Can-demonium!

By on December 17, 2014

St. Boniface products now available in cans!

The moment many fans of St. Boniface Craft Brewing have been waiting for is finally here. No longer is a growler necessary to get beer to go. Six-packs of Libation Double India Pale Ale (IPA) and Paideia Pale Ale went on sale Saturday, Dec. 13, and I got my hands on one of the first collections of cans to leave the building.

As usual, the Ephrata brewery was packed this past weekend and six packs were selling quickly. Libation, which scores an 86 on Beer Advocate, is one of St. Boniface’s most popular beers. The American style IPA is floral and tangy with a big 8.5 percent alcohol by volume (ABV). It is a beer for hop lovers and those who enjoy refreshing, full-flavored beers. Paideia is one of my personal favorites; the pale ale carries a reasonable 5 percent ABV and scores an 87 on Beer Advocate. I like the thick head this beer delivers. Brewed in the English style of pale ales, Paideia has a solid maltiness spiked with a bouquet of flowery hops. St. Boniface canned 180 cases of each beer and will continue to use its supply of aluminum cans while gathering information for future demand.

Leave your growlers at home! Six-packs of St. Boniface’s Libation Double India Pale Ale (IPA) and Paideia Pale Ale went on sale Dec. 13. (Photos by Michael Upton)

Leave your growlers at
home! Six-packs of St. Boniface’s
Libation Double India
Pale Ale (IPA) and Paideia
Pale Ale went on sale Dec.
13. (Photos by Michael Upton)

“Those are our best sellers,” said co-owner Mike Price when I asked him about canning Paideia and Libation. “We are going to be canning on a consistent basis and we’ll just have to see how sales go between draft and cans.”

It may sound steep, but St. Boniface six-packs are $12. At $2 per 12-ounce can of craft beer, that’s a good price considering a 16-ounce pint (Paideia) or 12-ounce goblet (Libation) from the tap costs $4. (Beers with a higher alcohol content — more than 6 percent ABV — are served in 12-ounce form at St. Boniface; anything with a smaller ABV is served in a pint glass.) Due to legal requirements, six-packs are limited to two per person in the tasting room. But Price said starting this Saturday the brewery itself will be open from 10 a.m. to noon for tours of the newly expanded facility and for case sales.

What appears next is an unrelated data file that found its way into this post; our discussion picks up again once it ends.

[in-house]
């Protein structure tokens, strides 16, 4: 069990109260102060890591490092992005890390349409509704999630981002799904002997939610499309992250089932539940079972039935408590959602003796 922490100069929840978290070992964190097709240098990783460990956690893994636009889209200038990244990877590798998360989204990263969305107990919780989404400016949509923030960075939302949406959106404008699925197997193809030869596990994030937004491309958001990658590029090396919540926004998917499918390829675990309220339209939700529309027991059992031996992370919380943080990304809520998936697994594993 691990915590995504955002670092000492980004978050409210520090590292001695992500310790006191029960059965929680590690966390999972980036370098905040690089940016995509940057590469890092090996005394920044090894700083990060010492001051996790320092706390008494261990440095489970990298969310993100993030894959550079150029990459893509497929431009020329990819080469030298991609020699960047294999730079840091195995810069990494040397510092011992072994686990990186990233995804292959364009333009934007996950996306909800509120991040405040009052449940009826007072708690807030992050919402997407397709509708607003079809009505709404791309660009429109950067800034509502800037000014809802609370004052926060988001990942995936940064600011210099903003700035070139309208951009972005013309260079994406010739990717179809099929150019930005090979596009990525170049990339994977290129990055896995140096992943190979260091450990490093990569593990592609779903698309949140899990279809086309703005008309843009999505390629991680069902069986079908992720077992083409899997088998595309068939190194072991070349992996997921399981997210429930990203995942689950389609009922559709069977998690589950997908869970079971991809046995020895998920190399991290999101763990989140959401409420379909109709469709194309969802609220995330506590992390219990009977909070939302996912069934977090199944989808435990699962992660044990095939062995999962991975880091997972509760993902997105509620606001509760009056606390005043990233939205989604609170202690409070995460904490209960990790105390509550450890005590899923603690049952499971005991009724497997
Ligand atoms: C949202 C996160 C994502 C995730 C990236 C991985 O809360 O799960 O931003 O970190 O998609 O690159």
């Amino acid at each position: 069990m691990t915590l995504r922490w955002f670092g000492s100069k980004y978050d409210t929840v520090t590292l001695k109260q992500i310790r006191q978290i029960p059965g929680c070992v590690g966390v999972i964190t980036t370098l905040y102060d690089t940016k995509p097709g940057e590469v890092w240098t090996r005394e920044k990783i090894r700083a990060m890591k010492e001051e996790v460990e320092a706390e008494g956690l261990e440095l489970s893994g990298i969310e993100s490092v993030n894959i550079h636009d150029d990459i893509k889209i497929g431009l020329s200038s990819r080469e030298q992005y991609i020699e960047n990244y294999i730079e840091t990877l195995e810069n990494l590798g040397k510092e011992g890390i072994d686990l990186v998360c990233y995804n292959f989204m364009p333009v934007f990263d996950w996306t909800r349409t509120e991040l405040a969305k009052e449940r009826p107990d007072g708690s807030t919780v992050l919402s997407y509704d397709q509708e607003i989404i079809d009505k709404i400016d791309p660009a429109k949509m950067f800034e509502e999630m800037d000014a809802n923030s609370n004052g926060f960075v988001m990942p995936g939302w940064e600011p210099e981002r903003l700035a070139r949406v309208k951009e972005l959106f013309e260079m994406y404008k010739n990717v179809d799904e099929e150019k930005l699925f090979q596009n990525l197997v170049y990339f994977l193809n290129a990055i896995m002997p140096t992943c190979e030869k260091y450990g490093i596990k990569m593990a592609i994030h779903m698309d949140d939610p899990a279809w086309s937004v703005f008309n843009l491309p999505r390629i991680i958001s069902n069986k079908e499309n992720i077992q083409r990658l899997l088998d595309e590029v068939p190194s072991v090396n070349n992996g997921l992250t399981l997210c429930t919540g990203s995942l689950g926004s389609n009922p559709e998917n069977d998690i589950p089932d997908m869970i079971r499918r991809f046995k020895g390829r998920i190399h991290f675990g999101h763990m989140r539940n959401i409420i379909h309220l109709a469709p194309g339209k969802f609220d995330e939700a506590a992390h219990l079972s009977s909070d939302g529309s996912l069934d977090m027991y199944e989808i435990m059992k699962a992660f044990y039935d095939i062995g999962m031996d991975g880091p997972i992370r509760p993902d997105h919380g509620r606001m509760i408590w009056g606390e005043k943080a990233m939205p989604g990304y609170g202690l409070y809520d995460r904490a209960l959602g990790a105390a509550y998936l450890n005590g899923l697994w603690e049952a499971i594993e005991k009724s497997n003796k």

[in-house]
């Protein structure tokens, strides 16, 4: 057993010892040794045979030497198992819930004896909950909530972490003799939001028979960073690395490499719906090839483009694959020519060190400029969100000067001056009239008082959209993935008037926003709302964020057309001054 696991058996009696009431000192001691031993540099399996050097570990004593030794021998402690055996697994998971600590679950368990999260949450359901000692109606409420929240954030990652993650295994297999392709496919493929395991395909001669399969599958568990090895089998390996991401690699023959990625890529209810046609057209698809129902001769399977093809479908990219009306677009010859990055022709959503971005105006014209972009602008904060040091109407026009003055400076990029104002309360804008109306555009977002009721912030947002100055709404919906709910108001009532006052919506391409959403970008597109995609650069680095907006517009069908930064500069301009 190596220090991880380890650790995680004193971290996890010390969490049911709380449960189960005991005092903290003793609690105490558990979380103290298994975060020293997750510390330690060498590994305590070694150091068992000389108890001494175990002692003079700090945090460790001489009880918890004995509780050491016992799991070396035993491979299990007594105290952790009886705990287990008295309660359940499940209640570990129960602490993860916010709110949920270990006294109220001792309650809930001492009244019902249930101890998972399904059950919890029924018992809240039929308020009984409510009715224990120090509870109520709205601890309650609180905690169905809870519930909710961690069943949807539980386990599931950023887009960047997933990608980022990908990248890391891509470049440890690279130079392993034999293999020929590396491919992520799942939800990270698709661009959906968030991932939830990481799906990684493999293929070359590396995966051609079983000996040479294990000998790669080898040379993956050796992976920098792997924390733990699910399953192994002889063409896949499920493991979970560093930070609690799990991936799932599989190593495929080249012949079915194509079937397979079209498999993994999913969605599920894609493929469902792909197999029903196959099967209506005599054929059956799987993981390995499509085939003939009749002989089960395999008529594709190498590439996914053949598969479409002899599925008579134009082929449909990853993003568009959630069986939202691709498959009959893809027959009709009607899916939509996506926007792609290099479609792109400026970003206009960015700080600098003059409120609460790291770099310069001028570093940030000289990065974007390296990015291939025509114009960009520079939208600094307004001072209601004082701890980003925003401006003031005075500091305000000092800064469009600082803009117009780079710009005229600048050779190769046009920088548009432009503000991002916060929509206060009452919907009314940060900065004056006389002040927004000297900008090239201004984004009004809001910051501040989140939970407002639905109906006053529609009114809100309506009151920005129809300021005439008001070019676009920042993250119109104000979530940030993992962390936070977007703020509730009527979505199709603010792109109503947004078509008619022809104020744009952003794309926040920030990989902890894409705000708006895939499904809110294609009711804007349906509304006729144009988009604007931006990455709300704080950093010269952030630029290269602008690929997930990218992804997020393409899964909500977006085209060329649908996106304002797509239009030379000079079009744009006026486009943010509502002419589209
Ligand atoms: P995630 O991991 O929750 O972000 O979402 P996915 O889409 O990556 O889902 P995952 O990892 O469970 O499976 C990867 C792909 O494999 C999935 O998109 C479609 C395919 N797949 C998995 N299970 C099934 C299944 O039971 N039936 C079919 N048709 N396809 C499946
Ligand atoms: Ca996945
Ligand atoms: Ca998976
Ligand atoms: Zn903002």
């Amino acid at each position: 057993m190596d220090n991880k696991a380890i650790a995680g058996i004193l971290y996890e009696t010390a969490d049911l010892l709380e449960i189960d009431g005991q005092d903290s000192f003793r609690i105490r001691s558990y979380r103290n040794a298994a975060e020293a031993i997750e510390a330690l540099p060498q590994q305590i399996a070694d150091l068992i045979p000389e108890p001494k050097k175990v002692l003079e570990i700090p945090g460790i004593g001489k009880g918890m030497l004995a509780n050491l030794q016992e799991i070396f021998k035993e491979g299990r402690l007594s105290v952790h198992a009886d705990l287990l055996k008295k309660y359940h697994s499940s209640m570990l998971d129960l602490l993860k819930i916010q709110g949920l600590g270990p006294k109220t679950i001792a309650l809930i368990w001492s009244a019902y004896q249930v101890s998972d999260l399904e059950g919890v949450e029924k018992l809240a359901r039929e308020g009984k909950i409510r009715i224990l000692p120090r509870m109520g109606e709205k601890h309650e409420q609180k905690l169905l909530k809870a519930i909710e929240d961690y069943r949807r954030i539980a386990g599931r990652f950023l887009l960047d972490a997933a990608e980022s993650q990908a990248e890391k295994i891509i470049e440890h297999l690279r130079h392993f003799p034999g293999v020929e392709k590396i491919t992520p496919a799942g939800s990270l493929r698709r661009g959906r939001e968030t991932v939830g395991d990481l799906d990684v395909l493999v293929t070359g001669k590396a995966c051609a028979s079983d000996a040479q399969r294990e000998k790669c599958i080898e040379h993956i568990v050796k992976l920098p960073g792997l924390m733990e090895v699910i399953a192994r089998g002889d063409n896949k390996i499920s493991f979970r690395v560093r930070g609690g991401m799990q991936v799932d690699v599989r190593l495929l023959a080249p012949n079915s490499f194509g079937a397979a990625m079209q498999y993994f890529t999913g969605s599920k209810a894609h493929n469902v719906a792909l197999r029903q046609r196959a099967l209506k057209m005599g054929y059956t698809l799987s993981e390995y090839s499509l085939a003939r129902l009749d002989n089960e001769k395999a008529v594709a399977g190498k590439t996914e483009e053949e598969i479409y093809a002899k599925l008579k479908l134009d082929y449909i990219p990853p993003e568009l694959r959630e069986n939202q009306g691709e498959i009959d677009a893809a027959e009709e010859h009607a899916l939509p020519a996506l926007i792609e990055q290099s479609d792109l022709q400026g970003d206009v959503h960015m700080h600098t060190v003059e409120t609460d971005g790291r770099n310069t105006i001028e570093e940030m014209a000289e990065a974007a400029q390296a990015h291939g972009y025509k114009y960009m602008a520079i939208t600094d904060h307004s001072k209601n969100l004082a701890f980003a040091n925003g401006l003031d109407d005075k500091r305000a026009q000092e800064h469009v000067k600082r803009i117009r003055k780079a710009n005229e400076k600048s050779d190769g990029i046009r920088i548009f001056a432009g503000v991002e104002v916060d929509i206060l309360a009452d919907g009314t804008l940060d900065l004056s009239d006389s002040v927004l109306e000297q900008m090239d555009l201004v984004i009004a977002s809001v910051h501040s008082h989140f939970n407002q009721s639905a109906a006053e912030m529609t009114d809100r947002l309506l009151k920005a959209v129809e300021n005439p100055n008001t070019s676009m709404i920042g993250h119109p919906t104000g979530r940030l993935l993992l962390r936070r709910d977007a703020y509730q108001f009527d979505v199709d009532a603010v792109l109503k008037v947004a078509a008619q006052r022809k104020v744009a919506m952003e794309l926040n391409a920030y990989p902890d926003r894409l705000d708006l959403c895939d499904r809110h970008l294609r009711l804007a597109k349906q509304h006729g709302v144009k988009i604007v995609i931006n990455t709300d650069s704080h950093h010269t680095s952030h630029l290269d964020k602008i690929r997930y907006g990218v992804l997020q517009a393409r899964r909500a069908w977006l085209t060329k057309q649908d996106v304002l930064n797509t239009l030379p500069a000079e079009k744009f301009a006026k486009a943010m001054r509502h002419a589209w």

Eventually Price would like to can the brewery’s 3 Pound IPA and Hegemony stout, but that is a little while down the road. They also have the option to bottle certain styles, but for now St. Boniface is all about cans. Beer cans are like screw-top wine bottles; they’ve been weighed with unnecessary prejudice for years. The beer can is becoming more popular than ever as customers recognize the advantages they have over bottles in what Bon Appetite magazine called a “beer vector renaissance.” No harmful light gets into a can (which can physically change the beer). Cans are easily transported and don’t break if you drop them. Cans chill faster and stay colder longer. Etc. etc.

“There’s definitely a huge market for cans in bottle shops and bars,” said Price. Many bars around the country (including Lancaster’s redesigned Horse Inn) appeal to a specific clientele by offering only canned beer. The revolution will not be televised; it will be canned.

On that note, as it says on the can of Paideia in front of me, “Nicht lang schnacken, kopf in nacken!” Or, “Stop talking, start drinking!” So, I will.

Paideia delivers a thick head. Brewed in the English style of pale ales, it has a solid maltiness spiked with a bouquet of flowery hops.

Paideia delivers a thick head. Brewed in the English style of pale
ales, it has a solid maltiness spiked with a bouquet of flowery
hops.

Leave a Reply

Your email address will not be published. Required fields are marked *